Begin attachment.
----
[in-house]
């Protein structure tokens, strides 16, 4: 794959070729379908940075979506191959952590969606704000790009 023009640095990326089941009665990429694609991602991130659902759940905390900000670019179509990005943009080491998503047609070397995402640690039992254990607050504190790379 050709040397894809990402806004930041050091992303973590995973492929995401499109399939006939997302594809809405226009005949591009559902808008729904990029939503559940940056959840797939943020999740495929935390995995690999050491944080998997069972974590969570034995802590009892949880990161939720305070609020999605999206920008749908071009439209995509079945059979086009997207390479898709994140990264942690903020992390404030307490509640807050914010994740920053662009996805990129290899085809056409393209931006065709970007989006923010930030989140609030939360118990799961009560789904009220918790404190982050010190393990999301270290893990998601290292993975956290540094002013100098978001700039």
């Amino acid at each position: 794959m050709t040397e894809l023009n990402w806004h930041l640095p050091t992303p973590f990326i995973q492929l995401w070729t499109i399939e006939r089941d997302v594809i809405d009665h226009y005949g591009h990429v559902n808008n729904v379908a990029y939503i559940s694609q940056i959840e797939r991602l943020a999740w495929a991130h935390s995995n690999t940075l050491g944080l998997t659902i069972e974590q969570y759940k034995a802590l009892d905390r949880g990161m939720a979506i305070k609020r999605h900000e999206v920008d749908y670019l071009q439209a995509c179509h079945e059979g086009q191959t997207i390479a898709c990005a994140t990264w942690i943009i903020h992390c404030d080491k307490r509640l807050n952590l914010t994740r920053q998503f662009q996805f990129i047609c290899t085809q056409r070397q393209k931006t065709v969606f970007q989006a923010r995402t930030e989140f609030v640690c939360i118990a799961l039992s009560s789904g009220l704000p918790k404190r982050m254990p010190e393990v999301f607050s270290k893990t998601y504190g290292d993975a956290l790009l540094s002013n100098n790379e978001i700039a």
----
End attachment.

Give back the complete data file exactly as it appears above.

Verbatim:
[in-house]
């Protein structure tokens, strides 16, 4: 794959070729379908940075979506191959952590969606704000790009 023009640095990326089941009665990429694609991602991130659902759940905390900000670019179509990005943009080491998503047609070397995402640690039992254990607050504190790379 050709040397894809990402806004930041050091992303973590995973492929995401499109399939006939997302594809809405226009005949591009559902808008729904990029939503559940940056959840797939943020999740495929935390995995690999050491944080998997069972974590969570034995802590009892949880990161939720305070609020999605999206920008749908071009439209995509079945059979086009997207390479898709994140990264942690903020992390404030307490509640807050914010994740920053662009996805990129290899085809056409393209931006065709970007989006923010930030989140609030939360118990799961009560789904009220918790404190982050010190393990999301270290893990998601290292993975956290540094002013100098978001700039």
């Amino acid at each position: 794959m050709t040397e894809l023009n990402w806004h930041l640095p050091t992303p973590f990326i995973q492929l995401w070729t499109i399939e006939r089941d997302v594809i809405d009665h226009y005949g591009h990429v559902n808008n729904v379908a990029y939503i559940s694609q940056i959840e797939r991602l943020a999740w495929a991130h935390s995995n690999t940075l050491g944080l998997t659902i069972e974590q969570y759940k034995a802590l009892d905390r949880g990161m939720a979506i305070k609020r999605h900000e999206v920008d749908y670019l071009q439209a995509c179509h079945e059979g086009q191959t997207i390479a898709c990005a994140t990264w942690i943009i903020h992390c404030d080491k307490r509640l807050n952590l914010t994740r920053q998503f662009q996805f990129i047609c290899t085809q056409r070397q393209k931006t065709v969606f970007q989006a923010r995402t930030e989140f609030v640690c939360i118990a799961l039992s009560s789904g009220l704000p918790k404190r982050m254990p010190e393990v999301f607050s270290k893990t998601y504190g290292d993975a956290l790009l540094s002013n100098n790379e978001i700039a």